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12:15 PM | ***Active pattern continues…”clipper” late tonight/early Saturday…cold blast Sunday night/Monday to produce powerful and perhaps damaging winds…storm threat later next week***

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12:15 PM | ***Active pattern continues…”clipper” late tonight/early Saturday…cold blast Sunday night/Monday to produce powerful and perhaps damaging winds…storm threat later next week***

Paul Dorian

 12Z GFS surface forecast map for Monday morning with powerful storm off the coast of Maine and very tight pressure gradient across Northeast US which will result in extreme winds; map courtesy tropicaltidbits.com, NOAA/EMC

12Z GFS surface forecast map for Monday morning with powerful storm off the coast of Maine and very tight pressure gradient across Northeast US which will result in extreme winds; map courtesy tropicaltidbits.com, NOAA/EMC

Overview
One winter storm is now long gone, but the overall weather pattern remains quite active for the Northeast US and there will be lots to monitor over the next week or so.  First, a clipper system dropping southeast from Canada will bring some light snow to the northern Mid-Atlantic region late tonight and early Saturday.  Second, after primarily rain on Sunday in the Mid-Atlantic region, a powerful cold front will whip through the region Sunday night and winds should intensify to quite strong - and potentially damaging levels - on Sunday night and Monday.  Finally, there are some early signals for a storm to form near the east coast later next week which has a lot of potential, but also many questions still to iron out.

Clipper late tonight/early Saturday
A fast-moving clipper system will drop southeast from south-central Canada over the next twelve hours and it’ll likely spread some snow into the northern Mid-Atlantic region. Specifically, the NYC metro region is likely to receive a coating to an inch or two from this system and some light snow could extend all the way down into the northern suburbs of Philly by early tomorrow.  New England – still suffering from the yesterday’s blizzard – is likely to receive more significant snow accumulation from this clipper system as it intensifies rapidly off the New England coastline.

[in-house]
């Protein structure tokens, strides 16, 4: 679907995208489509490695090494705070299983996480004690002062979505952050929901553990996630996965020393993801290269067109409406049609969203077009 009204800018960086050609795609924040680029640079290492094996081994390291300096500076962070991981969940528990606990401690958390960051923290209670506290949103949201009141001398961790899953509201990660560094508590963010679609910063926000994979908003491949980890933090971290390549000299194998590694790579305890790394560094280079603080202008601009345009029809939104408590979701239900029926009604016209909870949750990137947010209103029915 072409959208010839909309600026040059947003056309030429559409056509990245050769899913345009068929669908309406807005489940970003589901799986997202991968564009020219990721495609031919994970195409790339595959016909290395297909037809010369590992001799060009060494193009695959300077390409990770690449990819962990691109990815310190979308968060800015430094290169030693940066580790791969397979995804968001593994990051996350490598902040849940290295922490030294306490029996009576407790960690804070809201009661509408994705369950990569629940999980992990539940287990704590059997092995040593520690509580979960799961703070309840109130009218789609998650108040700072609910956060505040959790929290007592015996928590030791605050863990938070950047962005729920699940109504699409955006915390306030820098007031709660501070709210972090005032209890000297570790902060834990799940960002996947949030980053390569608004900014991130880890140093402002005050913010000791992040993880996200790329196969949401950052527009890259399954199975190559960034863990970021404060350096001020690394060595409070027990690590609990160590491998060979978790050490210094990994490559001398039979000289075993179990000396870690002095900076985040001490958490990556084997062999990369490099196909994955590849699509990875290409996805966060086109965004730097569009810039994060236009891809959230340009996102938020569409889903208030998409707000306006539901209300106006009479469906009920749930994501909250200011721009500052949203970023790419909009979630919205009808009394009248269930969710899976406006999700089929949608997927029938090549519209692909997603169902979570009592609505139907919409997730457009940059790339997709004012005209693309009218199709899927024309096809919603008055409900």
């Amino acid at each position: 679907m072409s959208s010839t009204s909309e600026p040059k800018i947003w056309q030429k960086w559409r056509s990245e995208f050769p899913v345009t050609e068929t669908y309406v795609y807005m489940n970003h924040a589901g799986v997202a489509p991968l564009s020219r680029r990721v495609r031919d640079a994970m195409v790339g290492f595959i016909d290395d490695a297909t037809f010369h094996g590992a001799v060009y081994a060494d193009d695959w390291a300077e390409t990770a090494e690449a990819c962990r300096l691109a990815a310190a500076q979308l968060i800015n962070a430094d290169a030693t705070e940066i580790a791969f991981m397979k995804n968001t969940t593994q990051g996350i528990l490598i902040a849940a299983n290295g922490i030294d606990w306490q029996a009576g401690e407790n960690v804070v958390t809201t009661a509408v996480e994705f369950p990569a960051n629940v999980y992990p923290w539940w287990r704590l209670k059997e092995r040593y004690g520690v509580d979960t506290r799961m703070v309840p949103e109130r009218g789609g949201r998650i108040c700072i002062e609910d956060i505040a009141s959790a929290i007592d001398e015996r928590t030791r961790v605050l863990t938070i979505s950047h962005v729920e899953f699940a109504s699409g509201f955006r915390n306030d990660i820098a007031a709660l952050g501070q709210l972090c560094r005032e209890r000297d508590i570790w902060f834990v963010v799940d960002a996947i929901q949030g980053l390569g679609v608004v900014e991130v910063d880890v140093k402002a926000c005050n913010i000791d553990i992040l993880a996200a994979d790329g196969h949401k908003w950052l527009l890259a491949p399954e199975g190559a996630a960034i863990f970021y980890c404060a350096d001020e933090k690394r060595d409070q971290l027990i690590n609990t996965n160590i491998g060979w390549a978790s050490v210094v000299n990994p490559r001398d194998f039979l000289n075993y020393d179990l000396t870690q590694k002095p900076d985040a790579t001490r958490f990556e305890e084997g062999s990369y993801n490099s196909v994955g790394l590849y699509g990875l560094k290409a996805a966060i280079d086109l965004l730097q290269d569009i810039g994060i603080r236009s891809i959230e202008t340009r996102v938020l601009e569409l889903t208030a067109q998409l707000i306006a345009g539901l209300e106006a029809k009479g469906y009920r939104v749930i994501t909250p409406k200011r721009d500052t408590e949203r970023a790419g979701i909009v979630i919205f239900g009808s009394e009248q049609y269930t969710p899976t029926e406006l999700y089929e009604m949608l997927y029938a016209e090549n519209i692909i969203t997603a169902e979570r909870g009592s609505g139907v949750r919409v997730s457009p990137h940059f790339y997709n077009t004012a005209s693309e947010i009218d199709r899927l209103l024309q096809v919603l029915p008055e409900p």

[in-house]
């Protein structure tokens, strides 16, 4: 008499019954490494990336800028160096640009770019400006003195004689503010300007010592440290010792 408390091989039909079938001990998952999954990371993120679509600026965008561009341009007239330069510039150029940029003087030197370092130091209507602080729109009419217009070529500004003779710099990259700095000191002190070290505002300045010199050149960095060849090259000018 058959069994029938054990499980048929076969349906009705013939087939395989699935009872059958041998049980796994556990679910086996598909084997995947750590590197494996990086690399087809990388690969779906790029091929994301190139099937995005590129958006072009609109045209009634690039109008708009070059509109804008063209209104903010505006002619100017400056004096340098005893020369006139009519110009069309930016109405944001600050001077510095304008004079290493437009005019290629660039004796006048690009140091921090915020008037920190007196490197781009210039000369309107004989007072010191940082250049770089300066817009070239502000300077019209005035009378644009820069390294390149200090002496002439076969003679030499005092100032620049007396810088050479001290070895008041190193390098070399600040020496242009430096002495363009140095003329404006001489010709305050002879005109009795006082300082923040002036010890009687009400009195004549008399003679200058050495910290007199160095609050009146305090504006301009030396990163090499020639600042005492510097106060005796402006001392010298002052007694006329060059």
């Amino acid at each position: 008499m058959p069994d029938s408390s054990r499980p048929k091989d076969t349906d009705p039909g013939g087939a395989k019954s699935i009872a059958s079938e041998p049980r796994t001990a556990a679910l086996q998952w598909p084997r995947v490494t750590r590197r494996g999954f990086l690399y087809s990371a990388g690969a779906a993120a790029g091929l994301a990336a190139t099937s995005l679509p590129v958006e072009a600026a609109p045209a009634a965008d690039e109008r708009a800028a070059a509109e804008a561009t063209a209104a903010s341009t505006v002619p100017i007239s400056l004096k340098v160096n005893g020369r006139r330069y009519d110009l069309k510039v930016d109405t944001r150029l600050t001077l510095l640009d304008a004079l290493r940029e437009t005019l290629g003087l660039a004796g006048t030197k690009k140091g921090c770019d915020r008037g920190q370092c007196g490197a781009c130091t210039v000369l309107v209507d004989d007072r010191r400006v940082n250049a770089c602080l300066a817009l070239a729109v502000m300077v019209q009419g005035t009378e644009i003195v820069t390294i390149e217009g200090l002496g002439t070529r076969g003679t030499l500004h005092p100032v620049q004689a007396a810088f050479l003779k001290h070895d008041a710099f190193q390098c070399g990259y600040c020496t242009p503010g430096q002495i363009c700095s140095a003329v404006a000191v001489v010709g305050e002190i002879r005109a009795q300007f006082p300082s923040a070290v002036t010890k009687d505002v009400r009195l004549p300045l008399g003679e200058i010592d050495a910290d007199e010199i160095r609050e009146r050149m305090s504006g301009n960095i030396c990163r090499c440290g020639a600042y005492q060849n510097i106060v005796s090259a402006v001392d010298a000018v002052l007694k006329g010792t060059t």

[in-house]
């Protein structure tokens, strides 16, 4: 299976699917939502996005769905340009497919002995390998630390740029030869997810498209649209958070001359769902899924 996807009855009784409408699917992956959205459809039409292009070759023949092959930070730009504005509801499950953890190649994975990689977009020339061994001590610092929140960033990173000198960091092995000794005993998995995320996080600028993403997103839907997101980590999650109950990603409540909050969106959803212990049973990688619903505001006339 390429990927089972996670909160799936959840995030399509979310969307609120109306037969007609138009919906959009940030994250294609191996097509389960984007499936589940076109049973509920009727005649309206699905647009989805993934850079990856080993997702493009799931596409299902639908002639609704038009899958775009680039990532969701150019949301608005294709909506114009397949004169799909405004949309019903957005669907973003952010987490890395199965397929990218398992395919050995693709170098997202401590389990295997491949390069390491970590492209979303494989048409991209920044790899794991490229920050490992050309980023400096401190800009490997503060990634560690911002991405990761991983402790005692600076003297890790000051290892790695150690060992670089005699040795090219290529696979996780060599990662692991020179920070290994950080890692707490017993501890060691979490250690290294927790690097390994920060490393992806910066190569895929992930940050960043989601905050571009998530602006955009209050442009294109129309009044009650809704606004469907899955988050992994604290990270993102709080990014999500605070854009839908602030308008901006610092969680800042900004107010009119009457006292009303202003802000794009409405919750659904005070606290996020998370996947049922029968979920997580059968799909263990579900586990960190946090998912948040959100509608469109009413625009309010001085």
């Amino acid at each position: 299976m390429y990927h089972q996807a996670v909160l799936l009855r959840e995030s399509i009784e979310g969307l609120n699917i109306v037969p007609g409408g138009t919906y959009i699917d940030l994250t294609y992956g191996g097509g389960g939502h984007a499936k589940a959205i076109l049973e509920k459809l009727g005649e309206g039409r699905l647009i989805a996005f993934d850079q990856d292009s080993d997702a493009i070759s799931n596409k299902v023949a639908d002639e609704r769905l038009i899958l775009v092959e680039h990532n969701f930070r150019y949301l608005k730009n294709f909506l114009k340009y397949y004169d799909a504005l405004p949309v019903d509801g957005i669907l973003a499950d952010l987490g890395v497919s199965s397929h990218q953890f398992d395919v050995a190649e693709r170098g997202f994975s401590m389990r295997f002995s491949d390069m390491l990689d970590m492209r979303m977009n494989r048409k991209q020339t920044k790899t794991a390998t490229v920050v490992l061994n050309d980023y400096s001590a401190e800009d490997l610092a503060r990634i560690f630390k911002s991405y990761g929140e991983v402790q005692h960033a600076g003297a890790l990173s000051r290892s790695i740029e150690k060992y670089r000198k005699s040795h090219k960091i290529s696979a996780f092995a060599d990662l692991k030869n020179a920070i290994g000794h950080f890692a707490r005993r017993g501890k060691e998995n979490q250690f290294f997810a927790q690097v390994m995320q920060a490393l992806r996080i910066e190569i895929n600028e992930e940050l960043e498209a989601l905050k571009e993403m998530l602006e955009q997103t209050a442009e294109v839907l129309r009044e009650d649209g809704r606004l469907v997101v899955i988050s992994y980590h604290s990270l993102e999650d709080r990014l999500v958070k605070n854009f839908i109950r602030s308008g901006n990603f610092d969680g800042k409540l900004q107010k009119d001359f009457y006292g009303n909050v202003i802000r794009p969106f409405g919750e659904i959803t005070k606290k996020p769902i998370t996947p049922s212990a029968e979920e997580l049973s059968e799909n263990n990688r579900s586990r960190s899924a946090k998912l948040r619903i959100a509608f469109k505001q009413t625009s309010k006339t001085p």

12Z GFS forecast map for 250 mb winds showing powerful upper-level jet streak aiding in the explosive intensification of low pressure near Maine and extreme winds throughout the Northeast US; map courtesy tropicaltidbits.com, NOAA/EMC

12Z GFS forecast map for 250 mb winds showing powerful upper-level jet streak aiding in the explosive intensification of low pressure near Maine and extreme winds throughout the Northeast US; map courtesy tropicaltidbits.com, NOAA/EMC

Low pressure on Sunday...cold blast Sunday night/Monday
Another low pressure system will then slide across Pennsylvania on Sunday bringing primarily rain to the Mid-Atlantic region.  There can be a wintry mix for a brief time on Sunday in the far northern suburbs of Philly and in and around the NYC metro region where small snow or ice accumulations are possible.  This low pressure system will then head to a position off the New England coastline by late Sunday night and it will intensify explosively aided by a powerful upper-level jet streak at 250 mb.  As a result, the pressure gradient throughout the Northeast US will tighten significantly and winds will become very powerful on Sunday night and Monday - perhaps even to damaging levels of up to 60 mph - as colder air pours in from the northwest and downed limbs and power outages are a real concern.  Northern New England will likely receive another round of significant snow (and excessive winds) to go on top of yesterday’s blizzard and tomorrow’s expected snowfall with Maine getting especially hard hit.

 12Z (Thursday) Euro forecast map for next Thursday, February 16th, showing deep trough in the eastern US; courtesy tropicaltidbits.com, NOAA/EMC

12Z (Thursday) Euro forecast map for next Thursday, February 16th, showing deep trough in the eastern US; courtesy tropicaltidbits.com, NOAA/EMC

Storm threat later next week
In the more "speculation" phase...the unfolding upper-level pattern in the medium-term is full of potential.  A deep upper-level trough will likely form in the eastern US later next week and this could result in a storm near the east coast in the late Wednesday or Thursday time frame. It is way too early to tell if this potential system would stay too far off the coast to have an impact around here – as is currently suggested by most computer forecast models – or if it’ll come close enough for an important impact.  Bottom line, stay tuned.
 
Meteorologist Paul Dorian
Vencore, Inc.
vencoreweather.com